Recent research has begun to explore the potential effects of pretrial detention as it relates to relevant justice outcomes. However, less is known about the specific effects of pretrial detention with respect to less obvious outcomes.
In this paper, researcher Alex Holsinger, Ph.D., studies the impact of pretrial detention on several non-criminal justice related using a mixture of self-report and official data.
For a period of nearly a year, individuals booked into a relatively large Midwestern county jail who were subsequently released at some point under supervisory control were asked to complete a survey asking about topics including employment, financial situation, residential stability, and custodial children. This information was merged with risk instrument and other administrative data to create the analysis dataset.
Findings indicate varying levels of disruption among those detained and released across several indicators of functionality including employment, financial situation, residential stability, and issues relating to dependent children. Deleterious effects were worse for those held three days or longer, with some exceptions. Limitations and implications are also discussed.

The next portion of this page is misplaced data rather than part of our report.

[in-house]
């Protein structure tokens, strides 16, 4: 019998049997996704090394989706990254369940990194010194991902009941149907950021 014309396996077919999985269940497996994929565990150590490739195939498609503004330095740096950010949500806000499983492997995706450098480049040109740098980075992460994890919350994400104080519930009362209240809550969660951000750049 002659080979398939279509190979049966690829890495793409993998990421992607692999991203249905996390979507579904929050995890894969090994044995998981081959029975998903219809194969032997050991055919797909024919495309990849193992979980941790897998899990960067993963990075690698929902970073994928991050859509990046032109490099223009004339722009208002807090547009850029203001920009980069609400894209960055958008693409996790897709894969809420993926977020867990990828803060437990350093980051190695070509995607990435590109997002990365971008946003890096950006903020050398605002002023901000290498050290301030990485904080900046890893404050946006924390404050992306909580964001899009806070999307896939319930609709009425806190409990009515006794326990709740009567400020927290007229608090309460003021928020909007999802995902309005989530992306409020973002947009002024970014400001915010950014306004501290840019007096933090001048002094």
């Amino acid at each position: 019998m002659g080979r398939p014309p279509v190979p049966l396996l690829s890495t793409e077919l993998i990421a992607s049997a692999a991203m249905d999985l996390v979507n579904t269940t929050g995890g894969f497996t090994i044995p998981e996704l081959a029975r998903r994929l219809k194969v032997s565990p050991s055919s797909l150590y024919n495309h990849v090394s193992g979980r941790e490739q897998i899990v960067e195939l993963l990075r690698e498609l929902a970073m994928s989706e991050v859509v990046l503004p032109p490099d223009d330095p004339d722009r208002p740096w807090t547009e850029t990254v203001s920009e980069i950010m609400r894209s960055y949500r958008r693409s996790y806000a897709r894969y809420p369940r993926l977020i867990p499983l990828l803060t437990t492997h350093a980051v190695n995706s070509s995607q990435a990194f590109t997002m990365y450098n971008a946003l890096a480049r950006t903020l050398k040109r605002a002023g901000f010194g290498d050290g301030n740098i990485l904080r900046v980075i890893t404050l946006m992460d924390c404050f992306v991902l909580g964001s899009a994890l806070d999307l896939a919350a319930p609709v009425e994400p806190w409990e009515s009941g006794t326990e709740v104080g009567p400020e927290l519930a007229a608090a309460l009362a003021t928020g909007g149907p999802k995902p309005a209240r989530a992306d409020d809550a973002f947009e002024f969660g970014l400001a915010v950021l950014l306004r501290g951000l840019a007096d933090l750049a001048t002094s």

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This project was supported by grant NO. 2010-RR-BX-K073 awarded by the Bureau of Justice Assistance. The Bureau of Justice Assistance is a component of the Office of Justice Programs, which also includes the Bureau of Justice Statistics, the National Institute of Justice, the Office of Juvenile Justice and Delinquency Prevention, the SMART Office, and the Office for Victims of Crime. Points of view or opinions in this document are those of the author and do not represent the official position or policies of the United States Department of Justice